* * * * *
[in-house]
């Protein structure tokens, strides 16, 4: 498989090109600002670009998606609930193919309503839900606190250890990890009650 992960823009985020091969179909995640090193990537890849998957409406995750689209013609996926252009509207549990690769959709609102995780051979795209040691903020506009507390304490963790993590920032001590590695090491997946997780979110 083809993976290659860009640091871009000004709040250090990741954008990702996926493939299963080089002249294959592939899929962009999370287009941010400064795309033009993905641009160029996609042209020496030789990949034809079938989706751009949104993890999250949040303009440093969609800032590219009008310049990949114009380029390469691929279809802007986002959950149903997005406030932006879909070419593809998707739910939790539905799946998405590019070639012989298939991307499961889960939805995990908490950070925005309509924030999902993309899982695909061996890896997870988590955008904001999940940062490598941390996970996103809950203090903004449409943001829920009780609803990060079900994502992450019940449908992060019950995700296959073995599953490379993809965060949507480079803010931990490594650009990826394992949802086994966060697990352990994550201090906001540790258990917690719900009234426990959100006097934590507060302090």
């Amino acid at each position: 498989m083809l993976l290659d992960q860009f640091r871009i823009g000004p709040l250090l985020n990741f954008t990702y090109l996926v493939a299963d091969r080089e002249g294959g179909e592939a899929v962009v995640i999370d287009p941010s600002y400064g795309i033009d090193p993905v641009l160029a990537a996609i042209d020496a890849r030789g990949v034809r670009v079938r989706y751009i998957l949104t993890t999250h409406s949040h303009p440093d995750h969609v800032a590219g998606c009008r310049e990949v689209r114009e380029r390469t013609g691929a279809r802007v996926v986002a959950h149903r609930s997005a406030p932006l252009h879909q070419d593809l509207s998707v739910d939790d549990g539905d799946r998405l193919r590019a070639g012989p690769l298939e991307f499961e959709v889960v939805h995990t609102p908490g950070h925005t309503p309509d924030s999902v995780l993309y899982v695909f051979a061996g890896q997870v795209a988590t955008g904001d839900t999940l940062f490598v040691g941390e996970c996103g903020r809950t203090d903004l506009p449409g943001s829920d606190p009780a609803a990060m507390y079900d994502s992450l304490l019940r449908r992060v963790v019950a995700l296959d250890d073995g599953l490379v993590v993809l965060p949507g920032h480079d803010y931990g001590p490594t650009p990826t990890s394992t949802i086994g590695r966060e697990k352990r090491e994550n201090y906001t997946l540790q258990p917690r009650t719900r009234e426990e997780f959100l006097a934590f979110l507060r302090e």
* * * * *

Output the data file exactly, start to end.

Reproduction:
[in-house]
């Protein structure tokens, strides 16, 4: 498989090109600002670009998606609930193919309503839900606190250890990890009650 992960823009985020091969179909995640090193990537890849998957409406995750689209013609996926252009509207549990690769959709609102995780051979795209040691903020506009507390304490963790993590920032001590590695090491997946997780979110 083809993976290659860009640091871009000004709040250090990741954008990702996926493939299963080089002249294959592939899929962009999370287009941010400064795309033009993905641009160029996609042209020496030789990949034809079938989706751009949104993890999250949040303009440093969609800032590219009008310049990949114009380029390469691929279809802007986002959950149903997005406030932006879909070419593809998707739910939790539905799946998405590019070639012989298939991307499961889960939805995990908490950070925005309509924030999902993309899982695909061996890896997870988590955008904001999940940062490598941390996970996103809950203090903004449409943001829920009780609803990060079900994502992450019940449908992060019950995700296959073995599953490379993809965060949507480079803010931990490594650009990826394992949802086994966060697990352990994550201090906001540790258990917690719900009234426990959100006097934590507060302090």
């Amino acid at each position: 498989m083809l993976l290659d992960q860009f640091r871009i823009g000004p709040l250090l985020n990741f954008t990702y090109l996926v493939a299963d091969r080089e002249g294959g179909e592939a899929v962009v995640i999370d287009p941010s600002y400064g795309i033009d090193p993905v641009l160029a990537a996609i042209d020496a890849r030789g990949v034809r670009v079938r989706y751009i998957l949104t993890t999250h409406s949040h303009p440093d995750h969609v800032a590219g998606c009008r310049e990949v689209r114009e380029r390469t013609g691929a279809r802007v996926v986002a959950h149903r609930s997005a406030p932006l252009h879909q070419d593809l509207s998707v739910d939790d549990g539905d799946r998405l193919r590019a070639g012989p690769l298939e991307f499961e959709v889960v939805h995990t609102p908490g950070h925005t309503p309509d924030s999902v995780l993309y899982v695909f051979a061996g890896q997870v795209a988590t955008g904001d839900t999940l940062f490598v040691g941390e996970c996103g903020r809950t203090d903004l506009p449409g943001s829920d606190p009780a609803a990060m507390y079900d994502s992450l304490l019940r449908r992060v963790v019950a995700l296959d250890d073995g599953l490379v993590v993809l965060p949507g920032h480079d803010y931990g001590p490594t650009p990826t990890s394992t949802i086994g590695r966060e697990k352990r090491e994550n201090y906001t997946l540790q258990p917690r009650t719900r009234e426990e997780f959100l006097a934590f979110l507060r302090e």